While the programme is no longer affiliated with the resort, the staff have cleverly incorporated what they have learned from the MWSRP into their own tours for guests. The result? A three-hour excursion that is as mindful as it is exciting.
Equally connected to the environment is the resort’s adult-only spa village on Rangalifinolhu Island. Designed by Thai architect Lek Bunnag, the destination spa works with nature, not against it. As such, the local environs are etched into every detail of the spa’s design and delivery, with local materials used across its 21 over-water treatment villas, and al fresco restrooms looking out onto the turquoise waters below.
For downtime with a difference consider a spot of stargazing. According to the resort’s stargazers, near-zero light pollution in South Ari Atoll and a calendar full of clear skies makes the island a world-class venue for stargazing. Nearly on par with astro-tourism hotspots Atacama Desert in northern Chile and the Arctic Circle, in fact.
The sustainable theme continues when it comes to food in many parts of the Maldives. The hotel’s biodynamic Madhoo Spa Restaurant is inspired by the five basic elements – air, water, fire, earth and plant – and uses many of the resort’s homegrown ingredients.
In line with the resort’s wider sustainable tourism programme – which includes banning the use of all non-biodegradable plastics and cling wrap on the resort as well as reducing energy and water consumption – the restaurant uses produce from a 3,000-square-foot hydroponics herb garden. The garden and its 31-strong team provide all 12 restaurants and bars on the dual-island – including Ithaa, the Maldives’ first underwater restaurant, and Ufaa by Jereme Leung – with a range of fresh herbs and vegetables.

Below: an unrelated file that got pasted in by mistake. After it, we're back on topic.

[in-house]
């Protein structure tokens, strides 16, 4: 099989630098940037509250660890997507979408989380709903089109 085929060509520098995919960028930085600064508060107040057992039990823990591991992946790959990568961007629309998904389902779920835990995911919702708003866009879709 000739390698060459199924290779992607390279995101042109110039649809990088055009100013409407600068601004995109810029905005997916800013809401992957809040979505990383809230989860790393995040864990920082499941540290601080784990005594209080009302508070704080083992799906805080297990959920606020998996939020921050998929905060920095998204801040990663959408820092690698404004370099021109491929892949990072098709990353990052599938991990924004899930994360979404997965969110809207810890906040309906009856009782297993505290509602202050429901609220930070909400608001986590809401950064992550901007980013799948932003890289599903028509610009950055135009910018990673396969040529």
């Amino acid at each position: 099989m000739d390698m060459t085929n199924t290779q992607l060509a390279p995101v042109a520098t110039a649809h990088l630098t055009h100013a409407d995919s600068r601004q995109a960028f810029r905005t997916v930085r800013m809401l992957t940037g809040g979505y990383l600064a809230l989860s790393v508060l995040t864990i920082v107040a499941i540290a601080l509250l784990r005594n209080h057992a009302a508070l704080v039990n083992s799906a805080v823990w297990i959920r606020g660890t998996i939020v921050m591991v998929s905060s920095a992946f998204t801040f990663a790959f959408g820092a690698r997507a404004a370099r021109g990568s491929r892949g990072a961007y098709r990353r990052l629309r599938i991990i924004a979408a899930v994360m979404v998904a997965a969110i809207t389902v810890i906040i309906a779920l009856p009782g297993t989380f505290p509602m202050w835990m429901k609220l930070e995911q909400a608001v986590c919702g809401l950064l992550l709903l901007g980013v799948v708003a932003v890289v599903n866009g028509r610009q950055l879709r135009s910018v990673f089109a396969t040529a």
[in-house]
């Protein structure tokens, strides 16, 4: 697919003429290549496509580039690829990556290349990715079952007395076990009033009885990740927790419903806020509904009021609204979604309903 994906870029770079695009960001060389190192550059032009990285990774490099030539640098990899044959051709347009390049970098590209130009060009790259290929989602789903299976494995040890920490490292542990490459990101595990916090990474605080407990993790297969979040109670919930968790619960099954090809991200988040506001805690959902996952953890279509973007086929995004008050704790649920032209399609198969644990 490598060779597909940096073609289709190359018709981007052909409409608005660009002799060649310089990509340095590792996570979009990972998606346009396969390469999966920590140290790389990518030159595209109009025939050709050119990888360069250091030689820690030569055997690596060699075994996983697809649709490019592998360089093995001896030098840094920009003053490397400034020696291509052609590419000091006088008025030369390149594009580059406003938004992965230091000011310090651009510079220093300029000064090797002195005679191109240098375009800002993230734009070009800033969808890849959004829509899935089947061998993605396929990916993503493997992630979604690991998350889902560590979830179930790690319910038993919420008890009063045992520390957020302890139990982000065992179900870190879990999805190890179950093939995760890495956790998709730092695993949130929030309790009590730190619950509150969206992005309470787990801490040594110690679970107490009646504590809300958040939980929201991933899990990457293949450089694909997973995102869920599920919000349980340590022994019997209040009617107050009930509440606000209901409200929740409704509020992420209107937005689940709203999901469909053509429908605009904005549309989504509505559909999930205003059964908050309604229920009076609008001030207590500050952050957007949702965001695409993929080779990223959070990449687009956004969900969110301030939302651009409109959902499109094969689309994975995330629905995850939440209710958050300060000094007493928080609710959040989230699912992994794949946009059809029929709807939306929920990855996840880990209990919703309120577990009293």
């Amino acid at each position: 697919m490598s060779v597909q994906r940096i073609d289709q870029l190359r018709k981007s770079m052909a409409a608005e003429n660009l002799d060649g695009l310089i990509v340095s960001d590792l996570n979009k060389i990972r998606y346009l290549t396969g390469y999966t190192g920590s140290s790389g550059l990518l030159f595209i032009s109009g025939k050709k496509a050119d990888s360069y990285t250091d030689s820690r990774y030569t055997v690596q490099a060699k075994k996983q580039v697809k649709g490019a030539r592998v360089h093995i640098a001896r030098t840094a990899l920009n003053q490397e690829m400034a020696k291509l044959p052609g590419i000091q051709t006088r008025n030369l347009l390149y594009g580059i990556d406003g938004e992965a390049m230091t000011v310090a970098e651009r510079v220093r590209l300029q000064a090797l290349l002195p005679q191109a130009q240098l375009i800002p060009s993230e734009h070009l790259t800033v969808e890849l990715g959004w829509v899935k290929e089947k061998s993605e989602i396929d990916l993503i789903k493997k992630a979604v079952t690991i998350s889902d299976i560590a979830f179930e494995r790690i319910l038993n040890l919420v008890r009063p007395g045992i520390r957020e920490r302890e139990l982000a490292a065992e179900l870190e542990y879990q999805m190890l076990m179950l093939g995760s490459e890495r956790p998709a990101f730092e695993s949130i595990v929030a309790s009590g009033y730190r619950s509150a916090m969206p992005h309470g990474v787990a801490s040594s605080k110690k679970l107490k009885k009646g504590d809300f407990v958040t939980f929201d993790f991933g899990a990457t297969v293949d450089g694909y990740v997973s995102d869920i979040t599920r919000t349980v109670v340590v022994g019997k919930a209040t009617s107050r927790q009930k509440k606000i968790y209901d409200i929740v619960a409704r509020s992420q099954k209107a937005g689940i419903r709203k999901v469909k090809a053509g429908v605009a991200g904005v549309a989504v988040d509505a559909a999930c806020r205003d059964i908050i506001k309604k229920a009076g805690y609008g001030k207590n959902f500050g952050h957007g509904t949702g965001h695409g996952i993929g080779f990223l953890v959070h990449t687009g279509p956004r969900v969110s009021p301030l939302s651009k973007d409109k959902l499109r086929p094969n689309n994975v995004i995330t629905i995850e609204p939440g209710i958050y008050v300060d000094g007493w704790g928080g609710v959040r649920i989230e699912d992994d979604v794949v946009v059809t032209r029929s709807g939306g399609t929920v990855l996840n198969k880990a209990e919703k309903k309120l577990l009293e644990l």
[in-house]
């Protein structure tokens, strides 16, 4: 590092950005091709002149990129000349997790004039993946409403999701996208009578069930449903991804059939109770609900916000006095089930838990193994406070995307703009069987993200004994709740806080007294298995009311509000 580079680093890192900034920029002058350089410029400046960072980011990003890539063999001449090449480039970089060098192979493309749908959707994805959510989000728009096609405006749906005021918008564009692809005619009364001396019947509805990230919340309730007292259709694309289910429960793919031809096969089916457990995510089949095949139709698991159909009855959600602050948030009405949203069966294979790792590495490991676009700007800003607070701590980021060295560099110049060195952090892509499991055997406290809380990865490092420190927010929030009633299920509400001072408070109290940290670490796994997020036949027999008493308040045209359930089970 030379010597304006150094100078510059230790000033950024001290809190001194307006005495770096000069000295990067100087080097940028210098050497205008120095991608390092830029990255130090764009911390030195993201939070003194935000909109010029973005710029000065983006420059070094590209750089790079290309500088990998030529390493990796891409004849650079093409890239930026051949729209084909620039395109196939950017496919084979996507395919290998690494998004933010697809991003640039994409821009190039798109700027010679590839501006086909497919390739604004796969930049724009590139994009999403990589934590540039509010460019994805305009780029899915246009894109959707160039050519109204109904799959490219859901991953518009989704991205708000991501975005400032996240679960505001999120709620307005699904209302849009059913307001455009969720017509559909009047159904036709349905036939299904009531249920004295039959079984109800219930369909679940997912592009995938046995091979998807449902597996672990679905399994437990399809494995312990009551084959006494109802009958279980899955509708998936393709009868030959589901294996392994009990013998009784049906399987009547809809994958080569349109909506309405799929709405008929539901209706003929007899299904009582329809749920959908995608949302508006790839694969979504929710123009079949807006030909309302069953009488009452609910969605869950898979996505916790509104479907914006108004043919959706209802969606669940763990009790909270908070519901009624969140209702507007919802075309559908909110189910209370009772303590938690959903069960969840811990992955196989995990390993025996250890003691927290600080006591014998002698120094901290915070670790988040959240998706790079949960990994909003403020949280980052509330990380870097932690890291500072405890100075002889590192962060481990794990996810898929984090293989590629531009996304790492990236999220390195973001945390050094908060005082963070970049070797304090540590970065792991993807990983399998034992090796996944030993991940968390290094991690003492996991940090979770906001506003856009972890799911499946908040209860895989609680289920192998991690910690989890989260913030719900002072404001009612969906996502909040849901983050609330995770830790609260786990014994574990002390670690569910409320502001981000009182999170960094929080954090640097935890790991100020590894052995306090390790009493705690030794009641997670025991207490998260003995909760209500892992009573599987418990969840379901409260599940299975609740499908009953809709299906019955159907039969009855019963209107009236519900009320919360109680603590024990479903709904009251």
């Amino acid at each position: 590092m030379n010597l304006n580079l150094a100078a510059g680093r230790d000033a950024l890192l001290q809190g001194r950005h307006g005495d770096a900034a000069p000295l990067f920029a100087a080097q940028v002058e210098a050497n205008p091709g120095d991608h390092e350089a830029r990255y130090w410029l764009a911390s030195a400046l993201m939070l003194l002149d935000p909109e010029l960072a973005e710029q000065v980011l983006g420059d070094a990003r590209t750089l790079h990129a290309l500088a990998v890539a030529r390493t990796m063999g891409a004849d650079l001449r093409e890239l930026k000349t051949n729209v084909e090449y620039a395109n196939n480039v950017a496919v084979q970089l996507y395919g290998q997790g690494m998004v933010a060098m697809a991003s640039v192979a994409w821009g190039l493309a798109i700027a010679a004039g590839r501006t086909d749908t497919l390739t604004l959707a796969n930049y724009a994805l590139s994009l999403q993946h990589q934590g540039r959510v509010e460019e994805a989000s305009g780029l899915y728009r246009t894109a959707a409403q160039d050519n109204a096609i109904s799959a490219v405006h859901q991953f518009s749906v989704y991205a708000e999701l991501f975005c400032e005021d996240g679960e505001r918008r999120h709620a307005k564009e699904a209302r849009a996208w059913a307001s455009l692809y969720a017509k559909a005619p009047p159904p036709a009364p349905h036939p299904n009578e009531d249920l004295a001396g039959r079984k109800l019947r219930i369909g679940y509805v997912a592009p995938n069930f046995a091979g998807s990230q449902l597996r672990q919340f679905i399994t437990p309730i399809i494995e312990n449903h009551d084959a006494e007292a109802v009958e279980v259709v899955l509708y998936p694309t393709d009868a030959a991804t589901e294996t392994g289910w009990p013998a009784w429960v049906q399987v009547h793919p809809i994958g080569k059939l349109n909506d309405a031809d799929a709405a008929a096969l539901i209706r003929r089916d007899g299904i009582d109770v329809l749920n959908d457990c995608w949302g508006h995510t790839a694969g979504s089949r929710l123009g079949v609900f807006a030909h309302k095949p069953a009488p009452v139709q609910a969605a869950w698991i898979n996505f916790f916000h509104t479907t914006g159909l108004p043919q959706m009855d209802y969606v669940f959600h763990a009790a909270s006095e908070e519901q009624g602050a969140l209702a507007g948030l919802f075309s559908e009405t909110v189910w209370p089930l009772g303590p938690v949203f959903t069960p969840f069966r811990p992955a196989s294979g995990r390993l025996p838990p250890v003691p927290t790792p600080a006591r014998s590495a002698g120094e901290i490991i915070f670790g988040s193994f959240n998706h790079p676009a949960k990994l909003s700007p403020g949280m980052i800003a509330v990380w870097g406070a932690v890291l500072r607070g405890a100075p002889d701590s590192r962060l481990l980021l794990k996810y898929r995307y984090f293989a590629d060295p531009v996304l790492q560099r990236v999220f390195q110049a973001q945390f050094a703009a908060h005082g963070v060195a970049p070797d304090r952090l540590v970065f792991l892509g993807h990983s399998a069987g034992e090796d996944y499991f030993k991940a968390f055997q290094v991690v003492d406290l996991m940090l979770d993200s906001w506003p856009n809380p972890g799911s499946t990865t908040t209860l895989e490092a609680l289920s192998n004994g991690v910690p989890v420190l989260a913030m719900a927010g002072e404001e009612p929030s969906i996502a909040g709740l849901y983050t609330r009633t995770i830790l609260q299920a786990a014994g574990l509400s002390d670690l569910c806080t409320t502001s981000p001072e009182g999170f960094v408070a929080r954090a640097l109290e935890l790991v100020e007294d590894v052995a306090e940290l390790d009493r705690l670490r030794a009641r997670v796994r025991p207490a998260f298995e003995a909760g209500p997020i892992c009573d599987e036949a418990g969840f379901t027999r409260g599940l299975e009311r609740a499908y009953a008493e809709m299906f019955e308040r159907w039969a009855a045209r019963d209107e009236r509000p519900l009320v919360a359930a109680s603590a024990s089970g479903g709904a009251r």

Since its launch in 2014 the garden, which costs less than $300 per month to run, has reduced dependency on imported produce and saved the resort $24,000 annually.
So successful is the garden that the hotel has installed a hydroponics system in a school on nearby Dhigurah in a bid to teach children in the Maldives about sustainable farming and food. After two successful harvests, the students have started to sell the crops to local guesthouses, with the proceeds being used for school development projects.
Other energy-saving measures have also been incorporated into the island’s aesthetics. One case in point is that LED lighting has been cleverly introduced to enhance the ambience in public areas, including Koko Grill, an intimate sunken restaurant with room for 12 diners. As guests devour a five or 10-course Japanese menu, it is the simple yet sustainable lighting that beautifully sets the tone at this al fresco eatery.
Having ticked off the three D’s – diving, downtime and dining – its easy to be impressed by the merging of sustainability with luxury – especially when overindulgence and excess are traits often associated with holidaying in the island nation.
With tourism making up more than 40 per cent of the economy in the Maldives – about triple what it was 25 years ago – and the World Bank stating that environmental sustainability is a fundamental development challenge in the country, it is up to hoteliers to make the Maldivian experience one that encourages mindfulness and meaning rather than harmful holidaying.